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Dear Michael: We completed our wills about 10 years ago, so they are fairly up-to-date. We are now reaching retirement age and we’d like one of our children to take over the family farm as they have been farming with us for the past 15 years. As we go through this process, is there anything we should be aware of? – Winding Down.

Dear Winding Down: It’s odd that you would say you did a will 10 years ago and should be up to date, but then in the next breath you say you would “like” one of your children to farm.

Those two things don’t go together – kind of like a mayo and peanut butter sandwich. Either you have it in your plan – in writing – how your child is going to be able to take over the farm, or you don’t – not a “wish” like you are expressing.

Too many people fool themselves that if they’ve sat down with an attorney and drafted a will at some point in the past that they “completed” their estate planning. This is giving you a false sense of security. If your will is 10 years old, it’s not up-to-date.

Who’s to say the attorney did nothing more than write into your will what you told him to put there? Did you know what the right thing was to put into your will?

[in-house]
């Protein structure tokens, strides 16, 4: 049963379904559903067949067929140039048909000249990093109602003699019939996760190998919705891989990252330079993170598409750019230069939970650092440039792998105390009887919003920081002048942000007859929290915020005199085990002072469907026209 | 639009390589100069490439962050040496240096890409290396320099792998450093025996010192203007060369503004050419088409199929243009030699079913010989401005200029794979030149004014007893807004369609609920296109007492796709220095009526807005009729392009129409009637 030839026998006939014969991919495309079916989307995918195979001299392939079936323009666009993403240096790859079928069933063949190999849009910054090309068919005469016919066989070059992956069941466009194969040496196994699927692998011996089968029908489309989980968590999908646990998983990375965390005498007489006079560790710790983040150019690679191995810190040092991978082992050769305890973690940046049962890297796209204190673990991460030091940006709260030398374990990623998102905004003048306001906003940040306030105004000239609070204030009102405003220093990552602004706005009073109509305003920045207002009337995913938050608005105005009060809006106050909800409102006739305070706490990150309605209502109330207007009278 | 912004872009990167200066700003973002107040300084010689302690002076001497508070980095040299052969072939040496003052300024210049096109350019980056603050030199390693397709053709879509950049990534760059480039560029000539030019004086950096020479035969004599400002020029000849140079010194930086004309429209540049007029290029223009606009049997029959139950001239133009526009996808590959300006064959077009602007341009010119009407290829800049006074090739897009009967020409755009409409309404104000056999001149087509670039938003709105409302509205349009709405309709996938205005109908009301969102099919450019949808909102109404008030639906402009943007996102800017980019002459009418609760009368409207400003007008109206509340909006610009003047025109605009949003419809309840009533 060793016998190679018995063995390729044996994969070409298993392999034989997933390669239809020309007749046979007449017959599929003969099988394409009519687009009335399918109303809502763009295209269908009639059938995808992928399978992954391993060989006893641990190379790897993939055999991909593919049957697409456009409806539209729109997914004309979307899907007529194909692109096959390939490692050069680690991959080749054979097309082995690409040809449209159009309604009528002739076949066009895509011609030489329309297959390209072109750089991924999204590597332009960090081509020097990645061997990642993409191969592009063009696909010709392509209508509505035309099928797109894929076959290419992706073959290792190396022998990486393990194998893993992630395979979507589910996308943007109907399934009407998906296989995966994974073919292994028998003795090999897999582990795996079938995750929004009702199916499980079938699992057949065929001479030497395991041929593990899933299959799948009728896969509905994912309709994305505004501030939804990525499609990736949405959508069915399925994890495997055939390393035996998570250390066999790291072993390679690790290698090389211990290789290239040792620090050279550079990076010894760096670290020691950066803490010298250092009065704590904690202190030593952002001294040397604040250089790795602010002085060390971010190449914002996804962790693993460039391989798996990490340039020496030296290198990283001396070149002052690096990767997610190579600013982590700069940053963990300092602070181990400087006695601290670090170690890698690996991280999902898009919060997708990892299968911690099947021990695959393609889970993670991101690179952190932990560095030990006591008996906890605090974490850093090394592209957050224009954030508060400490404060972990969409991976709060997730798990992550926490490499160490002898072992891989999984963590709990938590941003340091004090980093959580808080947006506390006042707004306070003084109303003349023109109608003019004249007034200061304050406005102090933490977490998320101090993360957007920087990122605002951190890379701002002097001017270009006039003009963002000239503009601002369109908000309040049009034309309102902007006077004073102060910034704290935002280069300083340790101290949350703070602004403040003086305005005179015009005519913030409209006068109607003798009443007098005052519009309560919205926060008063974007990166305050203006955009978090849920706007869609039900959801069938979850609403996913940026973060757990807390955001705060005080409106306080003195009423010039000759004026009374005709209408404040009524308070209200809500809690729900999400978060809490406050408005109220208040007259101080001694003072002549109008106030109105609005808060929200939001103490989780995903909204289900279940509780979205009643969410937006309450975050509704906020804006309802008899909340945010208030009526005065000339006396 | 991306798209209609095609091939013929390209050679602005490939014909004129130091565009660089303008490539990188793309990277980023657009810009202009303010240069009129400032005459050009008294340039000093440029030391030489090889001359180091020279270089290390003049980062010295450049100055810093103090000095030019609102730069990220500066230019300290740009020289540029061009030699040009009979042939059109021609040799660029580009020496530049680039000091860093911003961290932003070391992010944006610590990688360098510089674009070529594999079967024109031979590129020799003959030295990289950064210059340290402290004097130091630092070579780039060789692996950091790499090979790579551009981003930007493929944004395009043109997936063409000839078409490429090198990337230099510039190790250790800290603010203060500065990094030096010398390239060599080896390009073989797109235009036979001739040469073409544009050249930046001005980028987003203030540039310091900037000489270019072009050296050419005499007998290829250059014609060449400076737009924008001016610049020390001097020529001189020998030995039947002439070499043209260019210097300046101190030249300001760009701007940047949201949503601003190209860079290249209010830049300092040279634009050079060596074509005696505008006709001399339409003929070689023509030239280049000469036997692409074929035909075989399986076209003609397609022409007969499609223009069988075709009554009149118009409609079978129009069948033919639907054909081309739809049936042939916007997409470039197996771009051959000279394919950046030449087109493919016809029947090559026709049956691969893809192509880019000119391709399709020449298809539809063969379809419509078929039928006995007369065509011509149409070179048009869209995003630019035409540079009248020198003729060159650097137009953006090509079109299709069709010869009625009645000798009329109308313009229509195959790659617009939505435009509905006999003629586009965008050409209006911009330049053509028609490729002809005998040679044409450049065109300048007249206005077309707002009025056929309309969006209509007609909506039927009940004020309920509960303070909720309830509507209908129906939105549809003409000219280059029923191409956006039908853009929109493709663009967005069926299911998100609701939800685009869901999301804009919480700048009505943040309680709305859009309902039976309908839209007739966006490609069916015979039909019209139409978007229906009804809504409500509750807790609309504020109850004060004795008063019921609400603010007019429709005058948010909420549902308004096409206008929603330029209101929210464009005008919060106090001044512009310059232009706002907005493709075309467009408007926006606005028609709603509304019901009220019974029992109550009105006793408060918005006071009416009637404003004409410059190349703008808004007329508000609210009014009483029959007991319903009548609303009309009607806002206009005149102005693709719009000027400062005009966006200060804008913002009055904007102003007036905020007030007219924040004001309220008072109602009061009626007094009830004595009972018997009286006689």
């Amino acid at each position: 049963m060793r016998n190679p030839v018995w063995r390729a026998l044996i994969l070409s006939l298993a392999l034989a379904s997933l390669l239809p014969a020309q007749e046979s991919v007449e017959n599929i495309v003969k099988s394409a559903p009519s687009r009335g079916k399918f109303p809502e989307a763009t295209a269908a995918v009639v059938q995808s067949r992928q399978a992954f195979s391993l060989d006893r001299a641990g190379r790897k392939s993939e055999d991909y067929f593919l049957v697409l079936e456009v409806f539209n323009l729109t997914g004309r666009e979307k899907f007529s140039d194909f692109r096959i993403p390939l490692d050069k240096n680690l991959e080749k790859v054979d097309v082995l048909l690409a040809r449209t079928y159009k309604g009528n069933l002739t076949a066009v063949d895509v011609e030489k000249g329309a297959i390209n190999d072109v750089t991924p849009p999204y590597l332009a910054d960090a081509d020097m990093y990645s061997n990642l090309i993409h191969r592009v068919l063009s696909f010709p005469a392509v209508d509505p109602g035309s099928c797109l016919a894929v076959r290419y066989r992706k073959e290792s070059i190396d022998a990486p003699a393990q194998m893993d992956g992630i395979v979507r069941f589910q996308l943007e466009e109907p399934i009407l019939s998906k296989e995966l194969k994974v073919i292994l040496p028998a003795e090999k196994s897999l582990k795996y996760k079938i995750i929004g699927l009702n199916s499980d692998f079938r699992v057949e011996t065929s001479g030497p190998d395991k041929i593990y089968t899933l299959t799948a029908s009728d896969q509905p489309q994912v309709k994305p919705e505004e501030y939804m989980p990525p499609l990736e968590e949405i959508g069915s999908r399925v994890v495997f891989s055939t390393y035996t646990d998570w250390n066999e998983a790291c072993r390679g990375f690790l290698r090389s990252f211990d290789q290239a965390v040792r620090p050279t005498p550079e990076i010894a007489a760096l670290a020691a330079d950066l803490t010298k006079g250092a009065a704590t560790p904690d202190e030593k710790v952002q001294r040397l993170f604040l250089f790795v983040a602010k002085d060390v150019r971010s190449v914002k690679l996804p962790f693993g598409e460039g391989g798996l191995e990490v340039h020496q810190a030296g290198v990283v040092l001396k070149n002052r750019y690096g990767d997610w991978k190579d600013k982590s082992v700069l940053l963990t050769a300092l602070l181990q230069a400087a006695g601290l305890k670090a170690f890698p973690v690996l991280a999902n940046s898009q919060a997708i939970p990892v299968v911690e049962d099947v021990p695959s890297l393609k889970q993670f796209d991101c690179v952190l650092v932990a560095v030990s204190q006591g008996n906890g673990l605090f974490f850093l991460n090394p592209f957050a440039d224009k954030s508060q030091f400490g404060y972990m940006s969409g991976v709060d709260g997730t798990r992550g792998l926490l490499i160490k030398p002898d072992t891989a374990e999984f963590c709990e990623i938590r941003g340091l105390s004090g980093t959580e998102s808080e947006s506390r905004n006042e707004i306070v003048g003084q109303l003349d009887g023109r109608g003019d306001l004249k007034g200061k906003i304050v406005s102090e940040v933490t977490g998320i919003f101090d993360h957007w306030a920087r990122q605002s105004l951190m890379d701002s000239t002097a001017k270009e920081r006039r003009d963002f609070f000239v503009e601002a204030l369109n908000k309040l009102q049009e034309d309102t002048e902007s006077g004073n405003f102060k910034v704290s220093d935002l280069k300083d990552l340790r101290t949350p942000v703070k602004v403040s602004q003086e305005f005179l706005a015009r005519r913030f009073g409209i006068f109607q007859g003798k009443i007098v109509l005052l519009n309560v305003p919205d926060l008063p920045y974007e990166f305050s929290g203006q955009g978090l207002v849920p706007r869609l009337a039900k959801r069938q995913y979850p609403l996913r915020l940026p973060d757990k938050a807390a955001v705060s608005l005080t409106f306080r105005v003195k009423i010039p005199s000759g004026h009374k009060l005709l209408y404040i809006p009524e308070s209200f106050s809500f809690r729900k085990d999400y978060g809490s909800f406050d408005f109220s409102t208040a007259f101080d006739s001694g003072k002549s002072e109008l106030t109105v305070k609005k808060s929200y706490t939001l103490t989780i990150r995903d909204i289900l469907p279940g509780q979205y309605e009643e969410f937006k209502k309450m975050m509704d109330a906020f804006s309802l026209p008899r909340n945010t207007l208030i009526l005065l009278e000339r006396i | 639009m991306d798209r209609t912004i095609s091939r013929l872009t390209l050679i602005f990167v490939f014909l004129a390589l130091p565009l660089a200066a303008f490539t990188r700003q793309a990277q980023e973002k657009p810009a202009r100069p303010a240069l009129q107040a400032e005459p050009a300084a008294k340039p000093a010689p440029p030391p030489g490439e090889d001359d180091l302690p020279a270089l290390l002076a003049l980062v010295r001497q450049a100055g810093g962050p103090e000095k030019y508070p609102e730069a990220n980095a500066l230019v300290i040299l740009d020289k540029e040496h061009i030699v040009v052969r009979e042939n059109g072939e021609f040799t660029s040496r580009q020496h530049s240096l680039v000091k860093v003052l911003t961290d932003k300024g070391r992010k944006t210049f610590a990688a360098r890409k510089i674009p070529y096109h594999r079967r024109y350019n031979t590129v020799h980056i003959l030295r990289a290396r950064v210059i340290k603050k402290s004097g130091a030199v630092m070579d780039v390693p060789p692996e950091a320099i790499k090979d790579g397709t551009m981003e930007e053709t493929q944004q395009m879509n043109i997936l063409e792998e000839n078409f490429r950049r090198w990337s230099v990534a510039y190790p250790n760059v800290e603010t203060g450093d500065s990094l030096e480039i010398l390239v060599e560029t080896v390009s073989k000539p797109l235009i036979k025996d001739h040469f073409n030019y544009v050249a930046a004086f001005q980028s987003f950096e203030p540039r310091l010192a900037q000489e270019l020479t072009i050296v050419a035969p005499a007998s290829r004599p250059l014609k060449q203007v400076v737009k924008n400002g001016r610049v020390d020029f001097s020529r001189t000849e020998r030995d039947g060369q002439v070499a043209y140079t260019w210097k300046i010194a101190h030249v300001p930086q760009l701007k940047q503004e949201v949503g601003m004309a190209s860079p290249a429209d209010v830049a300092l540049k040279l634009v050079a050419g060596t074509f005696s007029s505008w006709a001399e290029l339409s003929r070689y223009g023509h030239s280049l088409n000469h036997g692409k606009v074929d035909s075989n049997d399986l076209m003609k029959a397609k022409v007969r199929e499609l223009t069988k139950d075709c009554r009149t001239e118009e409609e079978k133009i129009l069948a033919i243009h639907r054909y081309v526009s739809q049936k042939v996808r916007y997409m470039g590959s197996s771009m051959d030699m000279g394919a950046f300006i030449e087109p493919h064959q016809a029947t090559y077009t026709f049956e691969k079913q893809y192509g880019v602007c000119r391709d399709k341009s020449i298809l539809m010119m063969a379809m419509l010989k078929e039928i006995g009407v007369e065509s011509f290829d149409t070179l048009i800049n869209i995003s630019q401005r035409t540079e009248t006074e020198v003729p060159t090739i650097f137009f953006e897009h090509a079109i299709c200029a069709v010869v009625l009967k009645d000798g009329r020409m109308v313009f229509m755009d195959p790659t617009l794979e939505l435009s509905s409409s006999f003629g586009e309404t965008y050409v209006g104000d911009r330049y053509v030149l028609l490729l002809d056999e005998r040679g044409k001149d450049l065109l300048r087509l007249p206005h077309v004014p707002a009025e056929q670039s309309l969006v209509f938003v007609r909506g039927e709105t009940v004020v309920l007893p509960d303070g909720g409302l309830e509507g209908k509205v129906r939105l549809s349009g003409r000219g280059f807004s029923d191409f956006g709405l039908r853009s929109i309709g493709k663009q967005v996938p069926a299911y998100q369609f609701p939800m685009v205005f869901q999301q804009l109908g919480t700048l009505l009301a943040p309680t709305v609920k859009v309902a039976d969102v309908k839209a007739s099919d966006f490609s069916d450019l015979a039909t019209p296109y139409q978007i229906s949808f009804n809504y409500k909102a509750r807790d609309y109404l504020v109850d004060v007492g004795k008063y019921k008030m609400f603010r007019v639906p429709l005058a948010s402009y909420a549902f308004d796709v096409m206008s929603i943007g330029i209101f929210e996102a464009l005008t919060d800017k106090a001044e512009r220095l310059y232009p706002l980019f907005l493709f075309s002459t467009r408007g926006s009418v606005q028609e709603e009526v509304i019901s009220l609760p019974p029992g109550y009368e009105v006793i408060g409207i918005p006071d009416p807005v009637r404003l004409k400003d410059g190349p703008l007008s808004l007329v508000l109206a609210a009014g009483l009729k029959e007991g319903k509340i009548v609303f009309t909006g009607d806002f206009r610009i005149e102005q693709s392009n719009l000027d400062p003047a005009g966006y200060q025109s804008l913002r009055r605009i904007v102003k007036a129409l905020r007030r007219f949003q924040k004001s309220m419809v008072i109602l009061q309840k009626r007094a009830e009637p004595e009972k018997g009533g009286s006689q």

For example, what is the exact plan for your farming child – written out in the will – as to how they will receive the farm business and still keep it profitable after meeting all the demands of the estate? Is there a way for them to keep the business going if they have to pay hundreds of thousands of dollars to their non-farming siblings? I find 90 percent of the people who come to me to look over their wills have planning that hasn’t taken into account the massive growth in land values over the past 15 years.

Secondly, is there a condition in your will that if your farming child should die prior to your death or shortly after your death, your land will stay in your family name – or will it go to a spouse of the decedent child who would then NOT be a family member regardless of how you feel about them?

Is there a time period where the farming child can’t just cash in and say, “I’d rather take the money and run.”

Many people state that if the farming child should sell out within a stated period of time after death of the parents and receiving hundreds of thousands of dollars more than their siblings, they’ll have to share with their siblings if they (or their heirs) don’t farm for a stated period of time – say 10 years or to age 55 – whichever is sooner. In western North Dakota, during the oil boom, siblings came to blows over who got the oil rights on the land. Just imagine if one of them walks away with millions of dollars and the other’s get stiffed?

Any other area in the U.S. and those blows likely would have been fatal, in a lot of cases.

Anyway, here’s the thing. Check with someone who knows what they are talking about to help you see and plug the holes in your estate plan.

Remember an estate plan isn’t just a will – it’s a plan for what you’re going to do today (transition plan), what you’re going to do if you have an emergency (health problems) and a plan for what’s going to happen when you die (a will).

If you don’t have all three of these – transition, health issues and wills – covered and working in the same direction, then you don’t have an up-to-date estate plan.

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